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A monologue from the play by Lee Blessing
God, what is all this? You can’t keep something like this quiet. Captain, why don’t you take these, um —
bodies (Indicates the bodies.) and put them someplace safe for now, ok? Is everyone dead? The whole family, I mean?
Two families?! No ones left? Of the whole royal —? They all just kill— each other, or what? Say, whos in charge now, anyway?
I mean, who can understand all this stuff? So, what you’re telling me is a ghost appears to Hamlet and tells him his uncle killed his father,
so Hamlet pretends to go crazy — or maybe he really is, who cares?— and he decides to kill his uncle.
But he stalls around for a long time instead, kills a guy who’s not his uncle, gets sent to England, gets rescued by pirates,
comes back and kills everybody — including himself. I mean, come on. Horatio, we’ve got to have a new story.
You want to tell everyone in Denmark that their entire royal family killed itself, plus a family of reasonably innocent nobles,
plus two attendant lords? Good God, Horatio — how much do you think people can take? No one wants to hear their whole royal family’s incompetent.
Personally, I think we should just replace the whole story. We need a story that’ll do something for us: explain the bodies,
preserve the monarchy, give the people some kind of focus for all their — I don’t know —anger, loss, whatever.
And most of all, something that’ll show people that everything that’s happened up till now had to happen so that I could become king.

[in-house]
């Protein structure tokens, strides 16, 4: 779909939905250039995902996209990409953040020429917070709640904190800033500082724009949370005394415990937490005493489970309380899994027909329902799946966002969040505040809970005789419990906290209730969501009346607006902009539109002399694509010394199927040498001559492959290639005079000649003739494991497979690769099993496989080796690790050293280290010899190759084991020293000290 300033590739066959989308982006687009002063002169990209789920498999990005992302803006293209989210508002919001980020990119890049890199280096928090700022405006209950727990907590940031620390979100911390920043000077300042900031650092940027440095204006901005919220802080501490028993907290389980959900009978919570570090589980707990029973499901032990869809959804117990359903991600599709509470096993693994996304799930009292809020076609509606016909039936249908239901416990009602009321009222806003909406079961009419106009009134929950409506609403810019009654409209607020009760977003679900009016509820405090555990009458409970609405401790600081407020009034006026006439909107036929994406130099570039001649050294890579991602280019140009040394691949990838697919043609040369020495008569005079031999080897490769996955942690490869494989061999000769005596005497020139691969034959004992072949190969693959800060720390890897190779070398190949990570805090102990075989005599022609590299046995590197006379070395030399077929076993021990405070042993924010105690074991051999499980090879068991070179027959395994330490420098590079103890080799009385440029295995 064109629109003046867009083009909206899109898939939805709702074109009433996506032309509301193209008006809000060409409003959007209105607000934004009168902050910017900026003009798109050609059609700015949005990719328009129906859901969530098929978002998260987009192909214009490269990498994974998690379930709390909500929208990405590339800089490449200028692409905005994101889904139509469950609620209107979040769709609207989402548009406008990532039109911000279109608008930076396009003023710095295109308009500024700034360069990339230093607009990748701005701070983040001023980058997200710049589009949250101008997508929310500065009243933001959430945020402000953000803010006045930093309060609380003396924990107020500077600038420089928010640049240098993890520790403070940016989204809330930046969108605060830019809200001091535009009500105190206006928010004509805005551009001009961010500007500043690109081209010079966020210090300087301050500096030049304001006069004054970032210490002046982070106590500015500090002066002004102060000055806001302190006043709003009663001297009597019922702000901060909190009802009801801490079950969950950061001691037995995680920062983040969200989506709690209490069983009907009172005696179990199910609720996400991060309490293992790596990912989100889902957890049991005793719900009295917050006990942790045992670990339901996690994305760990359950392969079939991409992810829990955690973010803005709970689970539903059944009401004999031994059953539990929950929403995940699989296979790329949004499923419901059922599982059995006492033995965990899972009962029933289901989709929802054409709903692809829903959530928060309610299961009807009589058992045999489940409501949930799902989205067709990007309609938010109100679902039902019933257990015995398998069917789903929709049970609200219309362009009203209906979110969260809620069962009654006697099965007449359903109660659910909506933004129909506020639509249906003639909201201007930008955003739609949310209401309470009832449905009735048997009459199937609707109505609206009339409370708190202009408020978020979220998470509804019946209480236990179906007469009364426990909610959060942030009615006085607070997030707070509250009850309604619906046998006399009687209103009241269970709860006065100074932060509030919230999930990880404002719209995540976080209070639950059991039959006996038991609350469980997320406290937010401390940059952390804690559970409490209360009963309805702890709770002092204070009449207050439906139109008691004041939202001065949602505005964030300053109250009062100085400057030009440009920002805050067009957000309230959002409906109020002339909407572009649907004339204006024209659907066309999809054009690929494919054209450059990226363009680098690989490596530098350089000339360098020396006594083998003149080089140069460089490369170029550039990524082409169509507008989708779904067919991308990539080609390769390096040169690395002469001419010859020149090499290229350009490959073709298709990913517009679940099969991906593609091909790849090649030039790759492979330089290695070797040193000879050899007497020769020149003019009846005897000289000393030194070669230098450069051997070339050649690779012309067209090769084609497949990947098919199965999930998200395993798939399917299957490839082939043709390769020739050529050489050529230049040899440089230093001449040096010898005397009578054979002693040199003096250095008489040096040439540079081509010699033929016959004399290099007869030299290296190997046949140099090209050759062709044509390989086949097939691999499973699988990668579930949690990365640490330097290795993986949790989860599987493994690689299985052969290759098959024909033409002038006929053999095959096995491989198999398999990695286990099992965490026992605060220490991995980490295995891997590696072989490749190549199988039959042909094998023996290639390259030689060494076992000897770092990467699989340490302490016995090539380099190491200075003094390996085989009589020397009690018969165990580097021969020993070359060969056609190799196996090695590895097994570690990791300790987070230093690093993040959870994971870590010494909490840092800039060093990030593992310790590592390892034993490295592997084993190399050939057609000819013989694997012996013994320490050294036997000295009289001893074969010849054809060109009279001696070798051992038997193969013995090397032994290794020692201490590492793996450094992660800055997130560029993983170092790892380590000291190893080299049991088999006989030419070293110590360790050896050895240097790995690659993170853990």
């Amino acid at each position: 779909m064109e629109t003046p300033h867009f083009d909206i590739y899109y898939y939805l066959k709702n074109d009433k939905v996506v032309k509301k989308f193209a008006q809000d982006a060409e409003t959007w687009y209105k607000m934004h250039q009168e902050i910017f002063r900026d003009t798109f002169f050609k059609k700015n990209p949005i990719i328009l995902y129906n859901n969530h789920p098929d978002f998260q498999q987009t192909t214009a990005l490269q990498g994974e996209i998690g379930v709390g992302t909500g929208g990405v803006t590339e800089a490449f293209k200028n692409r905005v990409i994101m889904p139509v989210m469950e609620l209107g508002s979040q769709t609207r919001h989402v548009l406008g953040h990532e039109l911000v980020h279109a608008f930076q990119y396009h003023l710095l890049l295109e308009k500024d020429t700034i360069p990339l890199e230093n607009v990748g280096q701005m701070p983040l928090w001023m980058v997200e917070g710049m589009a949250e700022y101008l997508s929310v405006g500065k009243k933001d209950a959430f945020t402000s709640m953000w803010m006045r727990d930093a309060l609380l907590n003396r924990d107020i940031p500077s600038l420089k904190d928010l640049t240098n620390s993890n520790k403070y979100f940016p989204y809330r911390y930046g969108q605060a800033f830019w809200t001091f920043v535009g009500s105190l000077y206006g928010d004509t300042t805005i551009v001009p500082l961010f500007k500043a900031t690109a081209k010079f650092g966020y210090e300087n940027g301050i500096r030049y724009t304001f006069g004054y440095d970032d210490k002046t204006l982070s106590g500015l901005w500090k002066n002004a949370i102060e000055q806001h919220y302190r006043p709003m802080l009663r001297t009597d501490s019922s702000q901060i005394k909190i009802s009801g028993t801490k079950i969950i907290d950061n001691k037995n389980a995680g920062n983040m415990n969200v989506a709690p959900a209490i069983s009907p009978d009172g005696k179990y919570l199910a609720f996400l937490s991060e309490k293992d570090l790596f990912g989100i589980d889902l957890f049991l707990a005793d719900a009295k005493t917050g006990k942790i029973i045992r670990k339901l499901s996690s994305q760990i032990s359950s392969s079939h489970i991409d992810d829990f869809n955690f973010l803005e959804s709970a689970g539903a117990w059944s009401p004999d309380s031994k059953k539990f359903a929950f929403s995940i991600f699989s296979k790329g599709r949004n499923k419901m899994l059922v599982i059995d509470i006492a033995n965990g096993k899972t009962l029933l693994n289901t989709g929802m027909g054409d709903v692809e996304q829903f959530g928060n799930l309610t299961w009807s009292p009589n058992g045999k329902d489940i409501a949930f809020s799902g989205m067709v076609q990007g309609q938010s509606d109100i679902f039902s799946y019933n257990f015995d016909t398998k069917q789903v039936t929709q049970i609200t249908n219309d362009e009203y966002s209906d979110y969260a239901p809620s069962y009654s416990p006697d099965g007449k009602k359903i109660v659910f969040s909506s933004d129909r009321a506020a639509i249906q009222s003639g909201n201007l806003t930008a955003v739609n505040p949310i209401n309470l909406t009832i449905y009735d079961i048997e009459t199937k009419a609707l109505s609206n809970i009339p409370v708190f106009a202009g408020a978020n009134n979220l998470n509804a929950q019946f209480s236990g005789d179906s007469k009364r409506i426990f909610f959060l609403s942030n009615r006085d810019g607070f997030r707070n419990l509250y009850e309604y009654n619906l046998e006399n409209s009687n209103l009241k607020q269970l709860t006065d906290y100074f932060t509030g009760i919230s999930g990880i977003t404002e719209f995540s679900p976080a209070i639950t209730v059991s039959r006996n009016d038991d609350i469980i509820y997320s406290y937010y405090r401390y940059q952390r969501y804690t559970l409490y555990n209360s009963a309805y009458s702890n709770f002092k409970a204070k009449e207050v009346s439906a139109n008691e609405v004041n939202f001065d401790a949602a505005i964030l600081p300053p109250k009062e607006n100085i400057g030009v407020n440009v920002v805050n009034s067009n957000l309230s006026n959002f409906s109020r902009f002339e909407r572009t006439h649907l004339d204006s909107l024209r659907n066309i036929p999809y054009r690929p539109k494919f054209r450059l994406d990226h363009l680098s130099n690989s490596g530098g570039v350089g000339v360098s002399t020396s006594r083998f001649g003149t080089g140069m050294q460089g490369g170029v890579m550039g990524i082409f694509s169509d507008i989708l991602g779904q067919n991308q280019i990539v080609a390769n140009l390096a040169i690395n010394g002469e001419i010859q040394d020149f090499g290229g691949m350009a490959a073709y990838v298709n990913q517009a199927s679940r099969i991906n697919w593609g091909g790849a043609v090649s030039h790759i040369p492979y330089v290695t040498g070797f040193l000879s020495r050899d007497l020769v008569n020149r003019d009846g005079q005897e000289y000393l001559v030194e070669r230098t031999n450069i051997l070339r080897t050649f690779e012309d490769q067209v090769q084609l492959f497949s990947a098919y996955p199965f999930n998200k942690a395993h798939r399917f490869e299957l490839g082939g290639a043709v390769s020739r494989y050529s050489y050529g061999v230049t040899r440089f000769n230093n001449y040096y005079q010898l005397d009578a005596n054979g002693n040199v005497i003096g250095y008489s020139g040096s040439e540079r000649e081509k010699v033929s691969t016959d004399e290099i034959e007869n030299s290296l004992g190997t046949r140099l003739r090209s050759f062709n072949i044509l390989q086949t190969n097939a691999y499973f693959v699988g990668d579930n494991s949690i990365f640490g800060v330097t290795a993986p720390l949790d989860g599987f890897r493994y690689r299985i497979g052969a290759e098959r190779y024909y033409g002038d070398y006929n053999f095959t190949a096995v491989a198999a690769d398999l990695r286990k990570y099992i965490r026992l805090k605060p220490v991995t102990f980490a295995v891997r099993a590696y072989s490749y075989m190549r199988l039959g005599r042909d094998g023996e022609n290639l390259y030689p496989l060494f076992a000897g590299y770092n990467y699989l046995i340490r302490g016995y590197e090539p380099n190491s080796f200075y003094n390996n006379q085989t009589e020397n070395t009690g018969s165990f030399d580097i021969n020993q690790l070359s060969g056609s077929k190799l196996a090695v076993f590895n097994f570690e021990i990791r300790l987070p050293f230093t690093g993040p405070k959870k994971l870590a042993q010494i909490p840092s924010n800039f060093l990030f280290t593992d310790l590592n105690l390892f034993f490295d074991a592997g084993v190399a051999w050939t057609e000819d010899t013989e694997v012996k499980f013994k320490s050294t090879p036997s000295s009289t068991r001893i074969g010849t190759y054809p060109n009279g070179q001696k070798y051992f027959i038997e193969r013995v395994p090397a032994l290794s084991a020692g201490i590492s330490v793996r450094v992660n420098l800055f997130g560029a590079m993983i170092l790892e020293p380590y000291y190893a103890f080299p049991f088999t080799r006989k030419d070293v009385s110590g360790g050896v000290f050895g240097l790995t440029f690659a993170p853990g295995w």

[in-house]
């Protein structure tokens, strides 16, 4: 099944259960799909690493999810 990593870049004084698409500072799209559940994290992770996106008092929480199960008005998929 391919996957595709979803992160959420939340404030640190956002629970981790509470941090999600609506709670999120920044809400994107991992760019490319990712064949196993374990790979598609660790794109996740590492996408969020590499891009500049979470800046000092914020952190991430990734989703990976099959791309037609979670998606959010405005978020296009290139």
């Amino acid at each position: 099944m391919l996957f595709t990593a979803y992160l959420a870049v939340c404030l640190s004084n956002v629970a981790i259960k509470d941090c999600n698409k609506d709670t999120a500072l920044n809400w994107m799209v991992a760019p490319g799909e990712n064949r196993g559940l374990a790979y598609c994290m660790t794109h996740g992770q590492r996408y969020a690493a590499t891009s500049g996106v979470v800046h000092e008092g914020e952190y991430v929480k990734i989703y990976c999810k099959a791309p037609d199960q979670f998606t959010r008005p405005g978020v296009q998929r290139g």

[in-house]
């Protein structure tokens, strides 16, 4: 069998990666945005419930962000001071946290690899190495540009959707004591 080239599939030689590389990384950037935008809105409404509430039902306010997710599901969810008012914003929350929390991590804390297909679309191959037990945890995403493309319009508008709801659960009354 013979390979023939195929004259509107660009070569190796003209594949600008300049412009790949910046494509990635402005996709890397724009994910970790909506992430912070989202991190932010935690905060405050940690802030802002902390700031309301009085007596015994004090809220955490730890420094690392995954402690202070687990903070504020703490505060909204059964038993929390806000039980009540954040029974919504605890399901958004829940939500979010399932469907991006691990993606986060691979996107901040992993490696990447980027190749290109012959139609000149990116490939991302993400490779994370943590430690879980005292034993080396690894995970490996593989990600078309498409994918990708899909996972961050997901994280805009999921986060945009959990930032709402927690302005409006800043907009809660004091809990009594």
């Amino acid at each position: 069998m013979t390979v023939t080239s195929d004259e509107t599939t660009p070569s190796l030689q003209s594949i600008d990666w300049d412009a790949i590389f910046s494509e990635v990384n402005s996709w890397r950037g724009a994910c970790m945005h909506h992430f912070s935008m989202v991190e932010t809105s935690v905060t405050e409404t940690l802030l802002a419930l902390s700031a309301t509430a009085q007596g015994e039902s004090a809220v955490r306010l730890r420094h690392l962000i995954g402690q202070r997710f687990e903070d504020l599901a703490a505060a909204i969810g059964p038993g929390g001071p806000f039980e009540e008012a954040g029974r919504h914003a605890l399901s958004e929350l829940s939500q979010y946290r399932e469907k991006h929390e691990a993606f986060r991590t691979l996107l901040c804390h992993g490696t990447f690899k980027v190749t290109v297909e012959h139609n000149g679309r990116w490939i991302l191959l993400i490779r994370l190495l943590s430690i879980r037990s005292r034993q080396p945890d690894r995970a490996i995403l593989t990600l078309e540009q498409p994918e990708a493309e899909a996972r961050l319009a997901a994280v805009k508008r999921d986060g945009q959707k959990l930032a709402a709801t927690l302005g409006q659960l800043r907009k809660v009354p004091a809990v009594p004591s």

I know how I’d like to explain it. A Polish spy. It’s the perfect idea.
Look — the Poles, bitter at Claudius’s pact with my uncle to grant me and my troops free passage through Denmark
so that I can kick their Polish butts, send a spy to the court here in Elsinore. His job is to destroy the entire Danish royal family.
You know, as a lesson to all who would conspire against the Polish crown — all that crap.
Anyhow, he successfully sabotages the fencing match, bares the sword tip, poisons the weapon, the wine —
see how easy this is, all one guy — sets the unsuspecting participants against each other in a sort of frenzy of sudden rage and paranoia,
and executes the most extraordinary mass‐regicide in the history of Europe.
And we can even add a lot of stuff about the horror when the royal Danes, each mortally wounded and/or poisoned,
suddenly realized that Poland had achieved its ultimate revenge — blah, blah, blah. You don’t think it will be believed, Horatio?
I bet it will be. Its just so much better. Anyone can understand it. And the best thing is, it gives me that historical reason‐for‐being that’s so important to a new king.
You see? I’m here to save Denmark from an imminent attack by Poland. (Horatio looks incredibly dubious.)
Of course, if you want to tell people that ridiculous story of yours, be my guest. But I’ll bet mine’s the one that catches on. (He winks conspiratorially)
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